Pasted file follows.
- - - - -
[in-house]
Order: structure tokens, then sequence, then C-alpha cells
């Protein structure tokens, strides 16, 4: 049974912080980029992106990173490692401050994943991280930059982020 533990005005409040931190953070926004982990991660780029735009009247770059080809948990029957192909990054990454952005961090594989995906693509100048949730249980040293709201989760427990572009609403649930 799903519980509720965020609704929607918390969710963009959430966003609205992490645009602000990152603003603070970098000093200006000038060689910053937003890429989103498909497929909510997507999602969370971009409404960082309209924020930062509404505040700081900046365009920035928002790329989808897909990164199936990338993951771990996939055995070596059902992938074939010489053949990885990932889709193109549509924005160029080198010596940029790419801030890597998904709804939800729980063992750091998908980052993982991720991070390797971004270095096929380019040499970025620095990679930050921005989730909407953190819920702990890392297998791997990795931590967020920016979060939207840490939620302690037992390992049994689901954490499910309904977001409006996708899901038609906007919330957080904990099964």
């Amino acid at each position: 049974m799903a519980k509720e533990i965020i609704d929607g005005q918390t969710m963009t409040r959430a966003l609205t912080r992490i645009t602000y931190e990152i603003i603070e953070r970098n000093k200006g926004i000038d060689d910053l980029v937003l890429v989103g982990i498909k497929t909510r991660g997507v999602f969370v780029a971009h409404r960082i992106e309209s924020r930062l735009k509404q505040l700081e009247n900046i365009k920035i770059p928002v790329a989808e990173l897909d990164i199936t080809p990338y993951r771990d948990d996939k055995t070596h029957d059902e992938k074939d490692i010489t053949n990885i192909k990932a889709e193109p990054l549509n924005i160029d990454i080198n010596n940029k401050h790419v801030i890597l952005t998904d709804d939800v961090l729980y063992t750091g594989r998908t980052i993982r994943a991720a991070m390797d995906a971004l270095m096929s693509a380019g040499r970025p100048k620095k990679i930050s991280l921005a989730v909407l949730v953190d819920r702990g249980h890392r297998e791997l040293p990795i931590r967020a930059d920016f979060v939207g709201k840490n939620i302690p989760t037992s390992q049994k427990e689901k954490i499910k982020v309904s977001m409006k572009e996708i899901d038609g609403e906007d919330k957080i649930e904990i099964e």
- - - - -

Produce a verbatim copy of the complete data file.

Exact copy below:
[in-house]
Order: structure tokens, then sequence, then C-alpha cells
């Protein structure tokens, strides 16, 4: 049974912080980029992106990173490692401050994943991280930059982020 533990005005409040931190953070926004982990991660780029735009009247770059080809948990029957192909990054990454952005961090594989995906693509100048949730249980040293709201989760427990572009609403649930 799903519980509720965020609704929607918390969710963009959430966003609205992490645009602000990152603003603070970098000093200006000038060689910053937003890429989103498909497929909510997507999602969370971009409404960082309209924020930062509404505040700081900046365009920035928002790329989808897909990164199936990338993951771990996939055995070596059902992938074939010489053949990885990932889709193109549509924005160029080198010596940029790419801030890597998904709804939800729980063992750091998908980052993982991720991070390797971004270095096929380019040499970025620095990679930050921005989730909407953190819920702990890392297998791997990795931590967020920016979060939207840490939620302690037992390992049994689901954490499910309904977001409006996708899901038609906007919330957080904990099964």
């Amino acid at each position: 049974m799903a519980k509720e533990i965020i609704d929607g005005q918390t969710m963009t409040r959430a966003l609205t912080r992490i645009t602000y931190e990152i603003i603070e953070r970098n000093k200006g926004i000038d060689d910053l980029v937003l890429v989103g982990i498909k497929t909510r991660g997507v999602f969370v780029a971009h409404r960082i992106e309209s924020r930062l735009k509404q505040l700081e009247n900046i365009k920035i770059p928002v790329a989808e990173l897909d990164i199936t080809p990338y993951r771990d948990d996939k055995t070596h029957d059902e992938k074939d490692i010489t053949n990885i192909k990932a889709e193109p990054l549509n924005i160029d990454i080198n010596n940029k401050h790419v801030i890597l952005t998904d709804d939800v961090l729980y063992t750091g594989r998908t980052i993982r994943a991720a991070m390797d995906a971004l270095m096929s693509a380019g040499r970025p100048k620095k990679i930050s991280l921005a989730v909407l949730v953190d819920r702990g249980h890392r297998e791997l040293p990795i931590r967020a930059d920016f979060v939207g709201k840490n939620i302690p989760t037992s390992q049994k427990e689901k954490i499910k982020v309904s977001m409006k572009e996708i899901d038609g609403e906007d919330k957080i649930e904990i099964e």